assorted punches

Here are more idioms from the world of boxing.

one-two punch

Any strong or effective combination of two things. In boxing, this means a left-hand jab immediately followed by a right cross. The jab, usually thrown with 60% power, is designed to get the fighter throwing the jab in range while distracting the opponent. The right cross is a longer punch, delivered with full power.

In football, the phrase means the combination of a good passer and a good receiver. In fencing, it means a type of attack made up of two movements.

pull (one’s) punches 

To hold back from using full force, as when a boxer does not use his or her full strength.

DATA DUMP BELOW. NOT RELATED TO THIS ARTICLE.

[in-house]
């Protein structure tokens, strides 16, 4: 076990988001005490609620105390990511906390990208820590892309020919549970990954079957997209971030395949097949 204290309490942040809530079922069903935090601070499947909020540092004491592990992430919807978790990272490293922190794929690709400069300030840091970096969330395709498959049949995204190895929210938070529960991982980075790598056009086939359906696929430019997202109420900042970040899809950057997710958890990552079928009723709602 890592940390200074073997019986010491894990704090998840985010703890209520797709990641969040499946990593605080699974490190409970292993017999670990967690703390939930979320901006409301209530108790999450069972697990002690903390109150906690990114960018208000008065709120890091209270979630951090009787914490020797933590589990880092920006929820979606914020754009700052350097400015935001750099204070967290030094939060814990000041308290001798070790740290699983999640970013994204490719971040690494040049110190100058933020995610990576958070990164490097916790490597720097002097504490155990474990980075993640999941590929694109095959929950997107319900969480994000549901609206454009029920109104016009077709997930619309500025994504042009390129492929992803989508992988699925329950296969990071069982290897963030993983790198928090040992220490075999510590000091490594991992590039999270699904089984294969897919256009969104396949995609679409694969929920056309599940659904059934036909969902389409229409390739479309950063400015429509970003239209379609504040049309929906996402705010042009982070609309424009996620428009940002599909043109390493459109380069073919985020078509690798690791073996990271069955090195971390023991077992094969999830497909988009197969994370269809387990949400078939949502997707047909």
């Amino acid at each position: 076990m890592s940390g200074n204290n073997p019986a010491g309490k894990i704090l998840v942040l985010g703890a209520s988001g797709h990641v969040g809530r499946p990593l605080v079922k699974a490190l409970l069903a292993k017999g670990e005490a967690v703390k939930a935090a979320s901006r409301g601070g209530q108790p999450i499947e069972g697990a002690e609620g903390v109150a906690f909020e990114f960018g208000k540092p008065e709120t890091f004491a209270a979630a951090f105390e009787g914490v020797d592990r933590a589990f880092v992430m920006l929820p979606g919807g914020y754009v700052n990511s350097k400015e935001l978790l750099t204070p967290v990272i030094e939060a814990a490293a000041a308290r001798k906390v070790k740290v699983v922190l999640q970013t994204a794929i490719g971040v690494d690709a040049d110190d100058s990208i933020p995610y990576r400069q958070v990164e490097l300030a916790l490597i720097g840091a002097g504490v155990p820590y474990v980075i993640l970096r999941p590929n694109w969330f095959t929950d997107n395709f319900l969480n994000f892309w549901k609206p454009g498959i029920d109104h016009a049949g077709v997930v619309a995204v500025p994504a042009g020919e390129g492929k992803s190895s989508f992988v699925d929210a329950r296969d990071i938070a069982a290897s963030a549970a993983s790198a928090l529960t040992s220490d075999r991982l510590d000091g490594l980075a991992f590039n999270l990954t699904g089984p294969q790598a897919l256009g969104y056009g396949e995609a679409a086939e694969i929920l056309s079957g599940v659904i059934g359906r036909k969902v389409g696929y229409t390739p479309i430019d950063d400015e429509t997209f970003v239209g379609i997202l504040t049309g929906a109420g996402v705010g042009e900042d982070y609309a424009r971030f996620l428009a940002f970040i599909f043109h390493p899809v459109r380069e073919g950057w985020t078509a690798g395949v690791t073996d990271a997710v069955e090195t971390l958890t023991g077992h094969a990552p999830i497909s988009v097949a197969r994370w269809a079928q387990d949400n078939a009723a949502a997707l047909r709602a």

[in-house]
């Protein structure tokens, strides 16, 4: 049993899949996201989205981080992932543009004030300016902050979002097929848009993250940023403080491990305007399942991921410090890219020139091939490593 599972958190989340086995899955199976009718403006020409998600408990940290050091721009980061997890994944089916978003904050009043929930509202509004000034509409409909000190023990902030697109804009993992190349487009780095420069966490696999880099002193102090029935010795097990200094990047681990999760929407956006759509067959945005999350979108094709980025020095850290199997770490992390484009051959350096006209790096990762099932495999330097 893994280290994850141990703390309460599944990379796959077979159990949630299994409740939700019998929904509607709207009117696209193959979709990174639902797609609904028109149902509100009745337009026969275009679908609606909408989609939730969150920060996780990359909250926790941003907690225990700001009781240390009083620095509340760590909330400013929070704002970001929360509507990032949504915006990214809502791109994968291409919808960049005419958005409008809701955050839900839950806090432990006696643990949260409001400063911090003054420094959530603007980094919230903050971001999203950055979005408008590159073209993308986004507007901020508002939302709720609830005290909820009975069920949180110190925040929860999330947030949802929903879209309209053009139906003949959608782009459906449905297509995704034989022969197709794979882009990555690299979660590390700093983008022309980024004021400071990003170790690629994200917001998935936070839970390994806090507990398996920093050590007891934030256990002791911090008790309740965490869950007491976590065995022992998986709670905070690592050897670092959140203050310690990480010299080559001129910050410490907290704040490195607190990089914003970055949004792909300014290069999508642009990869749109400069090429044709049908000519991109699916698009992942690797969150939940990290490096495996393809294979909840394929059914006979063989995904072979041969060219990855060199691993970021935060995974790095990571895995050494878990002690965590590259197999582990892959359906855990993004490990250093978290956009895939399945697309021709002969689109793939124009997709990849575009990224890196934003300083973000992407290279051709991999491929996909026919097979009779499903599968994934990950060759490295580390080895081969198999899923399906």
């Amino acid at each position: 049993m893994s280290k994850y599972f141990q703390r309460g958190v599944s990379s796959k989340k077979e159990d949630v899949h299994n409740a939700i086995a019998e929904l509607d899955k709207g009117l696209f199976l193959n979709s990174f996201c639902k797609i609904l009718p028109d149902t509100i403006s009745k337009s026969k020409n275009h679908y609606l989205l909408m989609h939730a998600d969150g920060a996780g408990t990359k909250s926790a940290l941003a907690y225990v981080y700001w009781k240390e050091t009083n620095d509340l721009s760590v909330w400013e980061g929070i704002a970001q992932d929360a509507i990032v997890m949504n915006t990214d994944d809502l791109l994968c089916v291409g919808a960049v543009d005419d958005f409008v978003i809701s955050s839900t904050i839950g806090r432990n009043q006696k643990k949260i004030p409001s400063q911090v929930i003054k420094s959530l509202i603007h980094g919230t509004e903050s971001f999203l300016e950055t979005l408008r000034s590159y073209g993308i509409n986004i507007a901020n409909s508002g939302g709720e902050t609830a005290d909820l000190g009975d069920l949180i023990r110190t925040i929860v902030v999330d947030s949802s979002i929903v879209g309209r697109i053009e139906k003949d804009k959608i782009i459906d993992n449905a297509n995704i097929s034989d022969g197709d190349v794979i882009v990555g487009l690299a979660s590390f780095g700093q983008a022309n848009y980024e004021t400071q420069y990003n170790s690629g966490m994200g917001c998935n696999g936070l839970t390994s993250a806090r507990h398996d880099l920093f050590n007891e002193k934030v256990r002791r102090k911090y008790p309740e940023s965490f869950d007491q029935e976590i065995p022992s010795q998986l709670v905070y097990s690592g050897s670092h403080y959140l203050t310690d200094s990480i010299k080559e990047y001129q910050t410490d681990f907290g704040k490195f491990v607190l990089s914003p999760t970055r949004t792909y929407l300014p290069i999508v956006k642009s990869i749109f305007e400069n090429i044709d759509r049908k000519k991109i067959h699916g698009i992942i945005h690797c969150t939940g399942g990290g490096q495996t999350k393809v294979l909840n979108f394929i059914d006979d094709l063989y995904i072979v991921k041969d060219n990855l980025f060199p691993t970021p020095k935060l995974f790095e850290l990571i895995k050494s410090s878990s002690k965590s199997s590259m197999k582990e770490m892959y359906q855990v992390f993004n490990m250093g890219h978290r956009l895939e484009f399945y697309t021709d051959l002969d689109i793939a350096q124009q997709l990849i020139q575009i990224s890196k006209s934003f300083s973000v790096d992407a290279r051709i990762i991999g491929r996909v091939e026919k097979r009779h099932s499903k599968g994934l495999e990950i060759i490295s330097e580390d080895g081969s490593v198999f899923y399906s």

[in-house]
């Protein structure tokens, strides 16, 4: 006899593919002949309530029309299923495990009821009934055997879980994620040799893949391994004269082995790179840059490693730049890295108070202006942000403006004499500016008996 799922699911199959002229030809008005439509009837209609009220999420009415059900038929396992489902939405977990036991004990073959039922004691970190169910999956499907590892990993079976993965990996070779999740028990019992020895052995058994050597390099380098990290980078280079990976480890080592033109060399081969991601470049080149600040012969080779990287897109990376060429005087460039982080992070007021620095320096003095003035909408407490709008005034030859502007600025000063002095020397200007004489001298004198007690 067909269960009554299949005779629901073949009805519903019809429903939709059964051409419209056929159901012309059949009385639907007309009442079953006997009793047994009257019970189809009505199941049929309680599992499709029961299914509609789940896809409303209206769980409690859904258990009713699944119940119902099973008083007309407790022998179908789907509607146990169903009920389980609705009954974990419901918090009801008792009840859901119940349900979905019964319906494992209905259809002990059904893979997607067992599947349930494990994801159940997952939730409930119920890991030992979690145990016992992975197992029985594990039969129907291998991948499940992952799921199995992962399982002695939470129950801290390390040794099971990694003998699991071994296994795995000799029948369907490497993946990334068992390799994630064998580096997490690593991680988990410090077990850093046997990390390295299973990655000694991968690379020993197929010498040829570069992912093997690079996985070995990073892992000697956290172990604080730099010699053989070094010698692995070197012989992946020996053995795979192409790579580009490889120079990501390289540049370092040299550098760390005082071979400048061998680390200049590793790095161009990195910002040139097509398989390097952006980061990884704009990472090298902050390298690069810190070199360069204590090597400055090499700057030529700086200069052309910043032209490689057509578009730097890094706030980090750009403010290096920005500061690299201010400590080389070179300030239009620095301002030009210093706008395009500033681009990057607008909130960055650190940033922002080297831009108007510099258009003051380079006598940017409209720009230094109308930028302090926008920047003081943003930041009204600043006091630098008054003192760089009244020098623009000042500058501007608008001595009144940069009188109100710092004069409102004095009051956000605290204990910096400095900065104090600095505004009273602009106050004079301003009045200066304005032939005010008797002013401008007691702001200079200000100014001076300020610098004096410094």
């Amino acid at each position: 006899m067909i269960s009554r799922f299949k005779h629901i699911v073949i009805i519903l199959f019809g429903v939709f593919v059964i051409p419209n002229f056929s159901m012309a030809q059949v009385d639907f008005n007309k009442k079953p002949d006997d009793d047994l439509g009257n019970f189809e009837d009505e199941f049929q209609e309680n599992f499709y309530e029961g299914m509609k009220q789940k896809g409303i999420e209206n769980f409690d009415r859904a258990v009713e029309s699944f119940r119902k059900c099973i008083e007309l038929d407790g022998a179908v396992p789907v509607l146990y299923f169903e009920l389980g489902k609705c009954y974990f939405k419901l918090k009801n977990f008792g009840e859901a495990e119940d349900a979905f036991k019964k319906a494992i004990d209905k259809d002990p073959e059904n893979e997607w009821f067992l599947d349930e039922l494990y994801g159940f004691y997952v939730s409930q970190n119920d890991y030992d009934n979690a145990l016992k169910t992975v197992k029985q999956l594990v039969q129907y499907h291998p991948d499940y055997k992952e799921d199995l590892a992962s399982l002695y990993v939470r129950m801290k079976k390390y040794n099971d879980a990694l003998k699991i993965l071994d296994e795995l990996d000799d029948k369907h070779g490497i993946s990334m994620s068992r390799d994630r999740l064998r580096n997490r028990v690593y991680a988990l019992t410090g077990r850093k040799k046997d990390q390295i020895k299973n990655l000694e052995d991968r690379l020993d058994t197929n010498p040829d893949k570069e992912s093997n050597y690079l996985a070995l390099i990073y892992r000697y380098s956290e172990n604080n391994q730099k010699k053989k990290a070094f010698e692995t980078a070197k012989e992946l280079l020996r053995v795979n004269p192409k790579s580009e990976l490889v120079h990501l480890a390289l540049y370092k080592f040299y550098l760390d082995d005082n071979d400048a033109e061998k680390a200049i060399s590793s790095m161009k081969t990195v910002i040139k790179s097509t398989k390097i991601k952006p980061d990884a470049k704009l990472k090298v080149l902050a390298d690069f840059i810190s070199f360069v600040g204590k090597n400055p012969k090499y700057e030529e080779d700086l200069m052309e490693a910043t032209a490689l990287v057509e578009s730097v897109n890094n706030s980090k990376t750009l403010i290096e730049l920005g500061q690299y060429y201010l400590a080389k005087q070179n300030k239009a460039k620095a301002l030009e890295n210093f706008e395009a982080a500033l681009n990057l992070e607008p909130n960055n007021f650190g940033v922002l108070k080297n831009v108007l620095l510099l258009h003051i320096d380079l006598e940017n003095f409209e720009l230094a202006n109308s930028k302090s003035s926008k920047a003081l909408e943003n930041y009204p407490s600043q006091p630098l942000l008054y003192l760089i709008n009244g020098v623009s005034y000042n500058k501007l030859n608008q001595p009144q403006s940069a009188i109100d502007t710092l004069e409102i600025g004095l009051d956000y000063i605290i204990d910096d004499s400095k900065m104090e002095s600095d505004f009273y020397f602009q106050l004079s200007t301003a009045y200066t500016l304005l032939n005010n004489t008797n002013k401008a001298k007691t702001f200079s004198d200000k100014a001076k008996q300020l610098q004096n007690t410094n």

It means to pull back during a punch, just before the full force of the blow is delivered, to hit less hard than one can. The figurative form of the expression means to use less force than one is capable of exerting; to be cautious, gentle, lenient, or restrained, especially in one’s criticism or reactions.

beat (someone) to the punch 

This comes from boxing and means to get in the first hit. It applies, of course, to many things besides boxing.

Then, of course, there’s the kind of punch you drink, but seven a.m. is a little early for that. Unless you work the night shift. 

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